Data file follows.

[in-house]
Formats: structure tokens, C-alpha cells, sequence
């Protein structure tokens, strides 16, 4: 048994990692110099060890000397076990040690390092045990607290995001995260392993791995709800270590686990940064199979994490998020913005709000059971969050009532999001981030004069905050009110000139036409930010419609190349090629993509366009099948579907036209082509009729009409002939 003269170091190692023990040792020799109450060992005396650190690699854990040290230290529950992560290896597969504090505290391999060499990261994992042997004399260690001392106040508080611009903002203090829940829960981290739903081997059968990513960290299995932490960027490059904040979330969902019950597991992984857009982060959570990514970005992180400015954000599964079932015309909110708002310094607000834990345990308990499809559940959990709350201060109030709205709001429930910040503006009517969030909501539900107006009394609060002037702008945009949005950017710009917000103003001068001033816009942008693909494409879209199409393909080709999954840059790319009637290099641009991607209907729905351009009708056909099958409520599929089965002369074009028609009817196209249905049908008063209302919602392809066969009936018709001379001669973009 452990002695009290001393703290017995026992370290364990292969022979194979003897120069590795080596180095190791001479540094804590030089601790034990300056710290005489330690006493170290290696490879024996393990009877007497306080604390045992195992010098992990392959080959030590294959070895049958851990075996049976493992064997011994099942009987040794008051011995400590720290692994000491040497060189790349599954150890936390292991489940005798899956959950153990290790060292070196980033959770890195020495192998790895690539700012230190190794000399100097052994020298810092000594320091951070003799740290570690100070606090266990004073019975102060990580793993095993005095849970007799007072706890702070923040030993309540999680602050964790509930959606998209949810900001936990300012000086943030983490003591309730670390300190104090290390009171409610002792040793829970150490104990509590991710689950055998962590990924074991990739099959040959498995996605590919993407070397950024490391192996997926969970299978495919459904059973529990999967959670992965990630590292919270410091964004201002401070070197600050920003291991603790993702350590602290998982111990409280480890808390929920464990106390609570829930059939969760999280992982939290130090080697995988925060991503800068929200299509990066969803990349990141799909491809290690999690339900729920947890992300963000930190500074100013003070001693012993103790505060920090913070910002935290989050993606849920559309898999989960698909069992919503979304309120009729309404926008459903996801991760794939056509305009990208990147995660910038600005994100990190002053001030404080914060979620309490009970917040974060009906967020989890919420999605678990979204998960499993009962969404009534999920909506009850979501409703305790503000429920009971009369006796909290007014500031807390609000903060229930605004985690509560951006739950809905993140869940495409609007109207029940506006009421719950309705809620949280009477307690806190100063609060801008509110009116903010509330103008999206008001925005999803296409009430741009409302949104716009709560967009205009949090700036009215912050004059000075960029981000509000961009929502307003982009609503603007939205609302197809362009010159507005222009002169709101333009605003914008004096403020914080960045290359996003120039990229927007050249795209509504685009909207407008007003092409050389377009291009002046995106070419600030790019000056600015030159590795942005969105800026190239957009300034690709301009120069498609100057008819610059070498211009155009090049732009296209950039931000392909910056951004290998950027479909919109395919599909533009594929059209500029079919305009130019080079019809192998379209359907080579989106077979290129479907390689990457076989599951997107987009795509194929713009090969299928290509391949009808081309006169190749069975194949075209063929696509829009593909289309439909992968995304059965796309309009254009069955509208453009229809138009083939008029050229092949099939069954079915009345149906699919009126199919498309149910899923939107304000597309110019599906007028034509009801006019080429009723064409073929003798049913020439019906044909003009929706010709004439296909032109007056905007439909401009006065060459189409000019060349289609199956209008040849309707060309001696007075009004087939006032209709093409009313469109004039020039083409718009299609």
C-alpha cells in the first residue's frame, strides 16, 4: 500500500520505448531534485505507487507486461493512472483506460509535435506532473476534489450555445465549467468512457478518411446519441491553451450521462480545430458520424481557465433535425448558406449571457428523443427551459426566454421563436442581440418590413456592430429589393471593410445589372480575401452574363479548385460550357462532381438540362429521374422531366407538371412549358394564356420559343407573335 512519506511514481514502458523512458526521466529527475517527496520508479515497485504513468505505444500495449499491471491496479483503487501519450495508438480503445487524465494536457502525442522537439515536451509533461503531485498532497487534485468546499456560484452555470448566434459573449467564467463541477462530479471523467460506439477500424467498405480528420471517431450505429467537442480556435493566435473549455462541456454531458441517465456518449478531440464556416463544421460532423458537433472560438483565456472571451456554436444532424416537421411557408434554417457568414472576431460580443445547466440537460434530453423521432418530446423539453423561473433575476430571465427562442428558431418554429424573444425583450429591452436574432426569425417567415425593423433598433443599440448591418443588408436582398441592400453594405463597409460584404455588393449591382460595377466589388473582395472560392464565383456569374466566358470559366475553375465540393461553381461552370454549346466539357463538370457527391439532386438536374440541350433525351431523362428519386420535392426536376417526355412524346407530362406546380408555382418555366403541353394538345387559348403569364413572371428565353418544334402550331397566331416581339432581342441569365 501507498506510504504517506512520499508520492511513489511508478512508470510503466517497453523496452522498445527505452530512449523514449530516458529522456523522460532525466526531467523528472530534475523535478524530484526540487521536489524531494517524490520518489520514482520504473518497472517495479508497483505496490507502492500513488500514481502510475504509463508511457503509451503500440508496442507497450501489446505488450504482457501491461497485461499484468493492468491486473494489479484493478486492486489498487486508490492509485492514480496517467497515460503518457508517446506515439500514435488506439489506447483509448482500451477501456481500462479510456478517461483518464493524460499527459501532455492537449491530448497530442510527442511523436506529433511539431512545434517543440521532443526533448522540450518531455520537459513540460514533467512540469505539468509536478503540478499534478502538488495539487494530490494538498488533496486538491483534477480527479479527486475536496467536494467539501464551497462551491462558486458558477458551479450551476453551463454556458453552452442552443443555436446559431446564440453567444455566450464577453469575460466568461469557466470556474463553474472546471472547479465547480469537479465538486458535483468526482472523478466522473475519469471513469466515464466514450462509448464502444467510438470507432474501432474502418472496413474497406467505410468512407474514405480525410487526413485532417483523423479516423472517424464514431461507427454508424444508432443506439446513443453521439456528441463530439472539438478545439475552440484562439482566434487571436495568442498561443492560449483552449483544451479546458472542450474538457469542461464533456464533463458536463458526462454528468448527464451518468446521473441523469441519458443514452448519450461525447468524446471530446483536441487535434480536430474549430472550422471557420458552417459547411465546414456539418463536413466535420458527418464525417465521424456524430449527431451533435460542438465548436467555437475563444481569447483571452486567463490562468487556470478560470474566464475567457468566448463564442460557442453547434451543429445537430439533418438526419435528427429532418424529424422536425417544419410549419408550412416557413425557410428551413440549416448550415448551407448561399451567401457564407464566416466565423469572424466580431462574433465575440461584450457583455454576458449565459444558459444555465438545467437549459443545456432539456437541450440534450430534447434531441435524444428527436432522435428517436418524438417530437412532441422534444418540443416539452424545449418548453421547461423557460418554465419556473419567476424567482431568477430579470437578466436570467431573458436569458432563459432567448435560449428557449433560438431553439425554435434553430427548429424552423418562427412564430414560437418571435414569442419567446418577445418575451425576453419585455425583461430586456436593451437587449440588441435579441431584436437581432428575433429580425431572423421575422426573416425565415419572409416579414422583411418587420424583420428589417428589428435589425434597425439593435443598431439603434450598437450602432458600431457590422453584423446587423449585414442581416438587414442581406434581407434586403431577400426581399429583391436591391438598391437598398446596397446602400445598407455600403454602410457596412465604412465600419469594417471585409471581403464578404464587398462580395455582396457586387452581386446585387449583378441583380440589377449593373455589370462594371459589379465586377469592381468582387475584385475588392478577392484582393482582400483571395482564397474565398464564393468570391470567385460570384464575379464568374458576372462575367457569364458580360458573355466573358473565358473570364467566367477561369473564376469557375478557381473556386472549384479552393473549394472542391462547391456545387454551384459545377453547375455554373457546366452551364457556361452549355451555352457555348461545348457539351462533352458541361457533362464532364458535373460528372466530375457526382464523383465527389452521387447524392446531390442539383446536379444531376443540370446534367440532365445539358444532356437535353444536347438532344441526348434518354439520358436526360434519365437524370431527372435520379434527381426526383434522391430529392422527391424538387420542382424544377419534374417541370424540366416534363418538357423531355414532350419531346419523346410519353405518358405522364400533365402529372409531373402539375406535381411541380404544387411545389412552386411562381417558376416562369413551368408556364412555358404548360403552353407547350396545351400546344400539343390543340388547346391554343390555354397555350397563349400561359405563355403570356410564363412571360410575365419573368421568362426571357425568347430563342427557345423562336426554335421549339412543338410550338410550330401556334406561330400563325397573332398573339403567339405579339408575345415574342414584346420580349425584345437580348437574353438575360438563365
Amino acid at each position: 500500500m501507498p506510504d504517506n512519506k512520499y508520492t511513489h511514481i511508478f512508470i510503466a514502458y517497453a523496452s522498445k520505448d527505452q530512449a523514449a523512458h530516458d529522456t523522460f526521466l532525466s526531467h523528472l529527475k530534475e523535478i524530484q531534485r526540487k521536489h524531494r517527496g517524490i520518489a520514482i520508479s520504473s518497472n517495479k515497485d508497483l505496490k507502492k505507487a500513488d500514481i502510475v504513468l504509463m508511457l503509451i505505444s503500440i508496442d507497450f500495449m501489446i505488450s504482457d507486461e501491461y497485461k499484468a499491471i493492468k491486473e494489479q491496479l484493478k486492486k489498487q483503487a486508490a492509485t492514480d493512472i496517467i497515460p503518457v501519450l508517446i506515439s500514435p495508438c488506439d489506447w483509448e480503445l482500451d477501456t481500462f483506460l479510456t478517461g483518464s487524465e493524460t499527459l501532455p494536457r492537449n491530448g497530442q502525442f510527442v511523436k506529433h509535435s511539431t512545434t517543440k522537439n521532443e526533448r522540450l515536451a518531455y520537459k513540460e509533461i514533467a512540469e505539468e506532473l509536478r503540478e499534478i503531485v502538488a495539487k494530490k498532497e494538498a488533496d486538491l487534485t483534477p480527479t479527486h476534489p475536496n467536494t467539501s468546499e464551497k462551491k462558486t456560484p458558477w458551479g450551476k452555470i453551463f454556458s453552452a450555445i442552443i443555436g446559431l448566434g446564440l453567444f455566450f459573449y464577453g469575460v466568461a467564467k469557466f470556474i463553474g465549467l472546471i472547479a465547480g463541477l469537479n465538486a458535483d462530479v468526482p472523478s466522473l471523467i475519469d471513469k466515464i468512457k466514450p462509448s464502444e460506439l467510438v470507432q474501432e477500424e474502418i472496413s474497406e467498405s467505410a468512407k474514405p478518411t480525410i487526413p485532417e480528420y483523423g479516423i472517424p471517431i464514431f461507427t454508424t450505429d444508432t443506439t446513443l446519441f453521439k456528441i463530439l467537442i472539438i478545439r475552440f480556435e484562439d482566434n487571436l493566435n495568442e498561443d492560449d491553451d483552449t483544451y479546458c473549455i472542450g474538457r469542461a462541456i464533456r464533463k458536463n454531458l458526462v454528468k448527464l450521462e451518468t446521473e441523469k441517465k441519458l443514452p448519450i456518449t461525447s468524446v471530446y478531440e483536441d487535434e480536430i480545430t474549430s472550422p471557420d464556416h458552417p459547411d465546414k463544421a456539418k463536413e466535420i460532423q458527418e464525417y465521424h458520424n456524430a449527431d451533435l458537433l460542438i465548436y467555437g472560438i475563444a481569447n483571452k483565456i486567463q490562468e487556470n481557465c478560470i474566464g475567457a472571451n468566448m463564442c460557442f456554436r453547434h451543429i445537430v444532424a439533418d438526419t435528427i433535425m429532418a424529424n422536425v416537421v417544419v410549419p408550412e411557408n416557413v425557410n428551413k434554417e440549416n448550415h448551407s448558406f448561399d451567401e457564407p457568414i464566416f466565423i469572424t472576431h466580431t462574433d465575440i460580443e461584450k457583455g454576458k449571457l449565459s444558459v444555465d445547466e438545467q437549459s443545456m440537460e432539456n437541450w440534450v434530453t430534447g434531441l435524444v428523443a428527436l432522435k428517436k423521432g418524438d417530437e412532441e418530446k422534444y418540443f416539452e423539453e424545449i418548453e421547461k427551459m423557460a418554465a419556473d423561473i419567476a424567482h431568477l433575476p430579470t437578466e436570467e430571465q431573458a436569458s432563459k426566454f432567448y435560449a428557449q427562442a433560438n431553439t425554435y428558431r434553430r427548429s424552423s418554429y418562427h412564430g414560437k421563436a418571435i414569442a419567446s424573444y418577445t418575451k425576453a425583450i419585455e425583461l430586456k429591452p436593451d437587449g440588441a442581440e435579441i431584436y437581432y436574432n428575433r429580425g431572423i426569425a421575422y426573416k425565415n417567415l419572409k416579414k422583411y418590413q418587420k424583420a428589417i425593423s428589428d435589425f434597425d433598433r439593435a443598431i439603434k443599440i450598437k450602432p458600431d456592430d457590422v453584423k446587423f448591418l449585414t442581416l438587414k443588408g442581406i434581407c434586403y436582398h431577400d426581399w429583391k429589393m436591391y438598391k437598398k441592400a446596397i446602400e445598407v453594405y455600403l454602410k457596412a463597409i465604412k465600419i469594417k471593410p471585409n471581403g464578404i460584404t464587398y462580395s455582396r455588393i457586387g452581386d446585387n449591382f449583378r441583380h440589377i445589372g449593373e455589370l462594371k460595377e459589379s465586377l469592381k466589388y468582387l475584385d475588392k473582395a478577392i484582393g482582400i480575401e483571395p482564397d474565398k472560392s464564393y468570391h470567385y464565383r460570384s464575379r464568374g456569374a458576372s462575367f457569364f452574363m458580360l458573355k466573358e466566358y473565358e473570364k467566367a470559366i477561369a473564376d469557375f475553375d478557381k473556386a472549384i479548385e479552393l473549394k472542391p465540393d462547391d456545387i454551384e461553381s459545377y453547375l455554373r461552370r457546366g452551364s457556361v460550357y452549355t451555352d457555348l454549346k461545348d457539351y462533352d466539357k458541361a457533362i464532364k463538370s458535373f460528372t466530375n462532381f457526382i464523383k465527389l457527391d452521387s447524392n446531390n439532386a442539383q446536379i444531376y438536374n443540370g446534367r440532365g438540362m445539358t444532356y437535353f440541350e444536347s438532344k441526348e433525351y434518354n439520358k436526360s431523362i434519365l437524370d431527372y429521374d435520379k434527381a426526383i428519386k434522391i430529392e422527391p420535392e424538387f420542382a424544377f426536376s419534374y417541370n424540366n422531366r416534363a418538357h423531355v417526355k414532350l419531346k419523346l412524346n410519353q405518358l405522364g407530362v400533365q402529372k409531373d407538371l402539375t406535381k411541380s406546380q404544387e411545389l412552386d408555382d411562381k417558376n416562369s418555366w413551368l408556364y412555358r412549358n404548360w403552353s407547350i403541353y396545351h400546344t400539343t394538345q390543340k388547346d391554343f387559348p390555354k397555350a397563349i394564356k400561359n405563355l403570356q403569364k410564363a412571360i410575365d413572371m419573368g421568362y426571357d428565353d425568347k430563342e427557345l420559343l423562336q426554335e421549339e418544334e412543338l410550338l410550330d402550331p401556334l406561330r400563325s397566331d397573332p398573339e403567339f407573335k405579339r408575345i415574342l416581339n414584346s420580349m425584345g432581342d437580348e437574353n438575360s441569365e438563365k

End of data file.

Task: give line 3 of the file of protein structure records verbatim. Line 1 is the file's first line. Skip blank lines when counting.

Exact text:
């Protein structure tokens, strides 16, 4: 048994990692110099060890000397076990040690390092045990607290995001995260392993791995709800270590686990940064199979994490998020913005709000059971969050009532999001981030004069905050009110000139036409930010419609190349090629993509366009099948579907036209082509009729009409002939 003269170091190692023990040792020799109450060992005396650190690699854990040290230290529950992560290896597969504090505290391999060499990261994992042997004399260690001392106040508080611009903002203090829940829960981290739903081997059968990513960290299995932490960027490059904040979330969902019950597991992984857009982060959570990514970005992180400015954000599964079932015309909110708002310094607000834990345990308990499809559940959990709350201060109030709205709001429930910040503006009517969030909501539900107006009394609060002037702008945009949005950017710009917000103003001068001033816009942008693909494409879209199409393909080709999954840059790319009637290099641009991607209907729905351009009708056909099958409520599929089965002369074009028609009817196209249905049908008063209302919602392809066969009936018709001379001669973009 452990002695009290001393703290017995026992370290364990292969022979194979003897120069590795080596180095190791001479540094804590030089601790034990300056710290005489330690006493170290290696490879024996393990009877007497306080604390045992195992010098992990392959080959030590294959070895049958851990075996049976493992064997011994099942009987040794008051011995400590720290692994000491040497060189790349599954150890936390292991489940005798899956959950153990290790060292070196980033959770890195020495192998790895690539700012230190190794000399100097052994020298810092000594320091951070003799740290570690100070606090266990004073019975102060990580793993095993005095849970007799007072706890702070923040030993309540999680602050964790509930959606998209949810900001936990300012000086943030983490003591309730670390300190104090290390009171409610002792040793829970150490104990509590991710689950055998962590990924074991990739099959040959498995996605590919993407070397950024490391192996997926969970299978495919459904059973529990999967959670992965990630590292919270410091964004201002401070070197600050920003291991603790993702350590602290998982111990409280480890808390929920464990106390609570829930059939969760999280992982939290130090080697995988925060991503800068929200299509990066969803990349990141799909491809290690999690339900729920947890992300963000930190500074100013003070001693012993103790505060920090913070910002935290989050993606849920559309898999989960698909069992919503979304309120009729309404926008459903996801991760794939056509305009990208990147995660910038600005994100990190002053001030404080914060979620309490009970917040974060009906967020989890919420999605678990979204998960499993009962969404009534999920909506009850979501409703305790503000429920009971009369006796909290007014500031807390609000903060229930605004985690509560951006739950809905993140869940495409609007109207029940506006009421719950309705809620949280009477307690806190100063609060801008509110009116903010509330103008999206008001925005999803296409009430741009409302949104716009709560967009205009949090700036009215912050004059000075960029981000509000961009929502307003982009609503603007939205609302197809362009010159507005222009002169709101333009605003914008004096403020914080960045290359996003120039990229927007050249795209509504685009909207407008007003092409050389377009291009002046995106070419600030790019000056600015030159590795942005969105800026190239957009300034690709301009120069498609100057008819610059070498211009155009090049732009296209950039931000392909910056951004290998950027479909919109395919599909533009594929059209500029079919305009130019080079019809192998379209359907080579989106077979290129479907390689990457076989599951997107987009795509194929713009090969299928290509391949009808081309006169190749069975194949075209063929696509829009593909289309439909992968995304059965796309309009254009069955509208453009229809138009083939008029050229092949099939069954079915009345149906699919009126199919498309149910899923939107304000597309110019599906007028034509009801006019080429009723064409073929003798049913020439019906044909003009929706010709004439296909032109007056905007439909401009006065060459189409000019060349289609199956209008040849309707060309001696007075009004087939006032209709093409009313469109004039020039083409718009299609």